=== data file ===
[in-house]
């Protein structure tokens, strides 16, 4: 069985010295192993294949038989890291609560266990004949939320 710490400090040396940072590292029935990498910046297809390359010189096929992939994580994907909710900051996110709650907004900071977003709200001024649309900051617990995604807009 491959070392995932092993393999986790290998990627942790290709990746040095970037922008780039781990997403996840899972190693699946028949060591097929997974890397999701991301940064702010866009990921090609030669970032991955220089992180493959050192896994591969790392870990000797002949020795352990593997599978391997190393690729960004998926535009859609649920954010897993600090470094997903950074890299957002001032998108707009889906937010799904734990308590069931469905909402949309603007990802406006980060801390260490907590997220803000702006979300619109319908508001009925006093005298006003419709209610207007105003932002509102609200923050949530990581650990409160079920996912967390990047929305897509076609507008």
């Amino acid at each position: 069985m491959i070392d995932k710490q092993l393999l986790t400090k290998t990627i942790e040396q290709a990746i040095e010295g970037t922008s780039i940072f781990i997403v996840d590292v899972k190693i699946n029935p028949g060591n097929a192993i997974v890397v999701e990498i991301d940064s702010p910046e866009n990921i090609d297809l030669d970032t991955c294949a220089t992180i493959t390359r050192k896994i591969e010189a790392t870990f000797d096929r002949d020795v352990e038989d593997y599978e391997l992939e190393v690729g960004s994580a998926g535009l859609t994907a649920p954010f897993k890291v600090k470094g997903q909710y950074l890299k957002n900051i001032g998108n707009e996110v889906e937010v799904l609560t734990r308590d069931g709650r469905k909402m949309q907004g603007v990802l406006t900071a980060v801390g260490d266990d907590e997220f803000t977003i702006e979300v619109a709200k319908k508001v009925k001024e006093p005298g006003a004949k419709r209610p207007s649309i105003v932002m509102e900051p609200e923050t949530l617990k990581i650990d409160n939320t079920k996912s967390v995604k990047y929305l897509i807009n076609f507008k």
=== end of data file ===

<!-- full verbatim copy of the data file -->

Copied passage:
[in-house]
């Protein structure tokens, strides 16, 4: 069985010295192993294949038989890291609560266990004949939320 710490400090040396940072590292029935990498910046297809390359010189096929992939994580994907909710900051996110709650907004900071977003709200001024649309900051617990995604807009 491959070392995932092993393999986790290998990627942790290709990746040095970037922008780039781990997403996840899972190693699946028949060591097929997974890397999701991301940064702010866009990921090609030669970032991955220089992180493959050192896994591969790392870990000797002949020795352990593997599978391997190393690729960004998926535009859609649920954010897993600090470094997903950074890299957002001032998108707009889906937010799904734990308590069931469905909402949309603007990802406006980060801390260490907590997220803000702006979300619109319908508001009925006093005298006003419709209610207007105003932002509102609200923050949530990581650990409160079920996912967390990047929305897509076609507008």
């Amino acid at each position: 069985m491959i070392d995932k710490q092993l393999l986790t400090k290998t990627i942790e040396q290709a990746i040095e010295g970037t922008s780039i940072f781990i997403v996840d590292v899972k190693i699946n029935p028949g060591n097929a192993i997974v890397v999701e990498i991301d940064s702010p910046e866009n990921i090609d297809l030669d970032t991955c294949a220089t992180i493959t390359r050192k896994i591969e010189a790392t870990f000797d096929r002949d020795v352990e038989d593997y599978e391997l992939e190393v690729g960004s994580a998926g535009l859609t994907a649920p954010f897993k890291v600090k470094g997903q909710y950074l890299k957002n900051i001032g998108n707009e996110v889906e937010v799904l609560t734990r308590d069931g709650r469905k909402m949309q907004g603007v990802l406006t900071a980060v801390g260490d266990d907590e997220f803000t977003i702006e979300v619109a709200k319908k508001v009925k001024e006093p005298g006003a004949k419709r209610p207007s649309i105003v932002m509102e900051p609200e923050t949530l617990k990581i650990d409160n939320t079920k996912s967390v995604k990047y929305l897509i807009n076609f507008k």